Department structure all depends on the needs of the organization, company culture, and the strategy the team is using to reach its customers. It’s actually one of the most difficult decisions CMOs will make—how to structure their department. You can’t pilot a new structure or test it. And few CMOs have a lot of experience in restructuring departments making it an even greater challenge. Kimberly Whitler from Forbes.com has spoken to CMO’s from several businesses to see how they handle their structure.
To better understand how different firms structure their marketing organizations, I turned to Josh Steimle, CEO of digital marketing agency MWI. Through in-depth interviews, Steimle learned how the chief marketers of PayPal, HireVue, Ogilvy & Mather and Comedy Central structure their marketing teams. Below are thoughts from Steimle and quotes from his book, Chief Marketing Officers at Work.
Kimberly Whitler: How does PayPal organize marketing?
Josh Steimle: At PayPal, the marketing team is split into consumer, digital and traditional as the team is fairly consumer focused and also allocates quite a bit of resources on digital. “There’s a team that focuses on consumer strategy around the seasonal, quarterly, and annual consumer marketing planning. There’s a focus on consumer segments, one of which is new customer journey. Another, for example, would be around the youth market or highly engaged customers,” said Patrick Adams, Head of Consumer Marketing.
“The next team is a pure digital team that focuses on a best-in- class digital acquisition discipline [display affiliates, SEO, SEM], and digital experience optimization. There is a priority to optimize all of our digital properties, whether it be the dot-com, the mobile site, or the app. True end-to- end optimization.”
Besides consumer strategy and digital, Adams said that his marketing department is home to a third team that handles more of the traditional side of things. “The last team is a traditional marketing services team that is responsible for marketing ops, project management, database management, creative, and QA that services all of North America,” he said.
Whitler: Is the structure different at a smaller firm—HireVue?
Steimle: At HireVue, marketing team structure is dictated by its core functions. Former HireVue CMO, Kevin Marasco (currently CMO of Zenefits) said that his marketing team structure is dependent on the company’s strategic focus. “Our core functions are demand marketing, solid content, digital, and web. We have a field and corporate marketing team that does events, promotions and creative services. The product marketing team does all the product marketing, a bit of intelligence, etcetera. Then, we have a go-to- market team, which takes everything and is responsible for the field enablement of our sales team, services team,” he said.
In addition to their PR and communications team, Marasco said that they’re also focusing efforts on a newly-minted team that handles customer advocacy. “That’s a huge, newer area of marketing that we’re focused on—once we land an account, continuing to drive advocacy, expansion, renewals, referrals, and things like that. We also have a social marketing function, which is another newer area, relatively speaking, for marketers. You used to see social placed in corporate comms, digital, demand, or even HR.” he said. “We now have a broader focus on social. We’re trying to integrate it into all aspects of the business—social selling, social marketing, services and support.”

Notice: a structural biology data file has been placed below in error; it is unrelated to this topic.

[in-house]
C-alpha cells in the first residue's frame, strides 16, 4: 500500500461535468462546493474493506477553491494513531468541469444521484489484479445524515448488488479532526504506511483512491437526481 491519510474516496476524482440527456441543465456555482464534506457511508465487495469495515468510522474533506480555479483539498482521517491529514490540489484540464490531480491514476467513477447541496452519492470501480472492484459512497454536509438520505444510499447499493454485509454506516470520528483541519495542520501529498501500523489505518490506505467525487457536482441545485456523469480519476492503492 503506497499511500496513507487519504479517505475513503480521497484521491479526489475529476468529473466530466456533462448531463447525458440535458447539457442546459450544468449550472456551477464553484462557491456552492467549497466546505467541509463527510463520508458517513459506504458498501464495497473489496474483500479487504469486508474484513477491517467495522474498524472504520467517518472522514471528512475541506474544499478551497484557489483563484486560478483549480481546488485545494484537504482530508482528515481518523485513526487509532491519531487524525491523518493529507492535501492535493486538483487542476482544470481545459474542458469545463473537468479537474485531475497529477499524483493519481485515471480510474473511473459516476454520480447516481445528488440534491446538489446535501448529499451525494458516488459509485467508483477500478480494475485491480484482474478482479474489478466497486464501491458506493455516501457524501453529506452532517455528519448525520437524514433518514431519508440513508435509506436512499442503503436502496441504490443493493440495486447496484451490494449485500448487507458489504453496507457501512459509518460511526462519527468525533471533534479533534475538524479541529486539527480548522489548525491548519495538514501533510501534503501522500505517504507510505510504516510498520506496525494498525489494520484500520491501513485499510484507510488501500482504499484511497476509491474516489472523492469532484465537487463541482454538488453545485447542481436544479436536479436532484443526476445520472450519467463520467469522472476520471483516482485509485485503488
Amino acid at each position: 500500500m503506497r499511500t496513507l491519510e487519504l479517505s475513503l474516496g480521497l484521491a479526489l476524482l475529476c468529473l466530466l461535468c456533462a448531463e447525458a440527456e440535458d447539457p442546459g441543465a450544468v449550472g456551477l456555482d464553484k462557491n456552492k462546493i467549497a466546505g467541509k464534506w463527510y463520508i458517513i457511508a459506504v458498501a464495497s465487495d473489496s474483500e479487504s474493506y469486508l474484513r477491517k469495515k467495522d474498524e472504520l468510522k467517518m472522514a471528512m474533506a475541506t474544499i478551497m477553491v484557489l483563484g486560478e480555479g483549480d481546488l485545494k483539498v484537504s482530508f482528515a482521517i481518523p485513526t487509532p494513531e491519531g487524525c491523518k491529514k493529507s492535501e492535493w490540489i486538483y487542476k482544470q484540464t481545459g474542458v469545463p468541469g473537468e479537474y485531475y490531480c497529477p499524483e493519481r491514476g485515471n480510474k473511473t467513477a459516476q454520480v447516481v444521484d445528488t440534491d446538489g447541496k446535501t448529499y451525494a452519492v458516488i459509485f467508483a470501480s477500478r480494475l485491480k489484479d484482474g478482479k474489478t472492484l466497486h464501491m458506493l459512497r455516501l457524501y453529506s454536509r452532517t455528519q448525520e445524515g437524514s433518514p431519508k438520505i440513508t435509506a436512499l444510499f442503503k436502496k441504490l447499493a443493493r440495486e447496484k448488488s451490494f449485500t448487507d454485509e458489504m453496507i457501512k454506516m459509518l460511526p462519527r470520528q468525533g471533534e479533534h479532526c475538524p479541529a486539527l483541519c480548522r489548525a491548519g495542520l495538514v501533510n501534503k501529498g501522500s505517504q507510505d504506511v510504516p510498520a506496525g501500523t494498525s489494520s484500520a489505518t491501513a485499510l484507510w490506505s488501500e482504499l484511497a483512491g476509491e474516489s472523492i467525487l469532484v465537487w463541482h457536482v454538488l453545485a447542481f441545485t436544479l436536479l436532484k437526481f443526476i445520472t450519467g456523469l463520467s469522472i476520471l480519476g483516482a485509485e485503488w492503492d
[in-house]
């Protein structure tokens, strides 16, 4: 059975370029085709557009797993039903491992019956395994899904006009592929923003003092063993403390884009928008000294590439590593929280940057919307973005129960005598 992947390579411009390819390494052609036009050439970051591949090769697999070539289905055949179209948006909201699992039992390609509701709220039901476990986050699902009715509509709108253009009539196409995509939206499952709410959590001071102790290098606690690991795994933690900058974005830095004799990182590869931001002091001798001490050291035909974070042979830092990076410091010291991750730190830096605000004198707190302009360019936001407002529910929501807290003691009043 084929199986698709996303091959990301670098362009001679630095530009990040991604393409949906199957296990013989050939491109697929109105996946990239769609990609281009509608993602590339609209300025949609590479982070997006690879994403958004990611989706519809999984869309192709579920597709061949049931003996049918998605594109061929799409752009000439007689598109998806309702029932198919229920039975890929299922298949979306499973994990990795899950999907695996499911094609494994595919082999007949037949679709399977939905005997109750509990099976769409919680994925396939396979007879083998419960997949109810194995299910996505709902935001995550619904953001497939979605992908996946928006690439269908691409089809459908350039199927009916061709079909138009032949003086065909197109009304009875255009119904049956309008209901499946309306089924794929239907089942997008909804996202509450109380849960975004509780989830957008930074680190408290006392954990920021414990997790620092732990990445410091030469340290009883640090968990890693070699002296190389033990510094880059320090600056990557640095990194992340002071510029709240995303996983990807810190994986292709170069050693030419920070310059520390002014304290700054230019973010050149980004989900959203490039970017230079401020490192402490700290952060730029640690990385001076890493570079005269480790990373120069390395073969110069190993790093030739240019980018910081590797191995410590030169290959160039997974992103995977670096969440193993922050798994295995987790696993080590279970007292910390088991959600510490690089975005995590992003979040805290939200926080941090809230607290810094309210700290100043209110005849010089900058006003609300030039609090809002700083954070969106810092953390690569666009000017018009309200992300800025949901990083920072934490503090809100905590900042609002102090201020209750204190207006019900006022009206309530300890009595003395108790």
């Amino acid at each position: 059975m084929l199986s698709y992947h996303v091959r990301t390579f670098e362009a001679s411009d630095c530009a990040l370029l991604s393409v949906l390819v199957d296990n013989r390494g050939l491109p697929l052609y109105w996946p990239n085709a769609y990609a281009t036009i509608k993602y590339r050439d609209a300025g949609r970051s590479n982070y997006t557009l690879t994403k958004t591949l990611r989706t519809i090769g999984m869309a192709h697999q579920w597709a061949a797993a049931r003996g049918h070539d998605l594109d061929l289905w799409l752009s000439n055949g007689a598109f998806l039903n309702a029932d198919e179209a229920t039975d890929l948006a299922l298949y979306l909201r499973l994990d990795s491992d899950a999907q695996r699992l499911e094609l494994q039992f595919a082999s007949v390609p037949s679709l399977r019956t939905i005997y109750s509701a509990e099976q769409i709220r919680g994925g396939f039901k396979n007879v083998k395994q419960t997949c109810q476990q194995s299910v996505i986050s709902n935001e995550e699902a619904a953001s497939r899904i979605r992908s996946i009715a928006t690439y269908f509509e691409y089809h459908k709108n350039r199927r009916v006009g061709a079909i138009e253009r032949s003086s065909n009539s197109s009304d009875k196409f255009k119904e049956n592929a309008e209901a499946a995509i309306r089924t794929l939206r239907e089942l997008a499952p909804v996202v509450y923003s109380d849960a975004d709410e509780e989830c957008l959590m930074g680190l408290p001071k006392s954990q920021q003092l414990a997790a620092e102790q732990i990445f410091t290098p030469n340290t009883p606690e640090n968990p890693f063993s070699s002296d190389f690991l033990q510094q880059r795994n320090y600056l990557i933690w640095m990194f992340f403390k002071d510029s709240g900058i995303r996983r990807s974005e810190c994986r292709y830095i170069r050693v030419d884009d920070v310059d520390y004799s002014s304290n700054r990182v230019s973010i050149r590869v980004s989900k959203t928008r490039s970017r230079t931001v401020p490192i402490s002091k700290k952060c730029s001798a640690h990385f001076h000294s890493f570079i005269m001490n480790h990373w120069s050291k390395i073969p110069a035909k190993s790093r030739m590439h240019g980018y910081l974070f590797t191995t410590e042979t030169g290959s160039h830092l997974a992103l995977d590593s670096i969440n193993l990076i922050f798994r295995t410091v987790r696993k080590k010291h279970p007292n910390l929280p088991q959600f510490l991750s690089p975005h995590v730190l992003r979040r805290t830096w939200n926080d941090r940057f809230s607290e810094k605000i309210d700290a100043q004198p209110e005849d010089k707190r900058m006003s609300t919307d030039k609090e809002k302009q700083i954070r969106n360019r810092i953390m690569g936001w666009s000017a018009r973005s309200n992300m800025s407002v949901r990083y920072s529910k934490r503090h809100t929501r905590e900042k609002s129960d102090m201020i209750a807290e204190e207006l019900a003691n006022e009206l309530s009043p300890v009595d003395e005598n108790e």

Whitler: How does a behemoth like Ogilvy organize its marketing function?
Steimle: Ogilvy has a director of content that handles all specialized functions. At Ogilvy & Mather, Senior Partner and Global CMO Lauren Crampsie has a right hand man that handles all things content. “Right now, there’s the centralized global structure, which has a managing director of content, Nikolaj Birjukow. That’s a new position I built particularly for him about two years ago. Nikolaj is my number two on the marketing side and he oversees all of the specialized functions within marketing,” she said.
What Birjukow does is oversee all of Ogilvy’s social media and community management, which also includes the company’s web developers, UX designers and all editorial staff. “Nikolaj also oversees our internal communication staff—the staff that oversees our internal Internet—and how we communicate with our employees. My MD oversees that staff as well. It’s a real content marketing-driven team. I have a worldwide editorial director, Jeremy Katz. I think Ogilvy was the first agency ever to do a content partnership with a publication. We did one with Fast Company about two years ago,” she said. This is because Crampsie is a big believer in content marketing and brands as publishers and so she structures the marketing team (editorial team included) around that philosophy.
As Ogilvy operates hundreds of offices around the world, Crampsie said that of course local marketing teams are structured according to who is running it. PR however is decentralized at the local level. “The only central PR function is me, so I personally take on any big global announcements, crisis management, or anything of that nature because I think it’s the most effective way. In many cases—especially with social media and the Internet, where it’s so hard to control anything—having somebody of my seniority and my tenure take that on personally is the quickest way to get results at the global level,” she said.
To read more from the interview and other CMO’s, click here to visit the full article.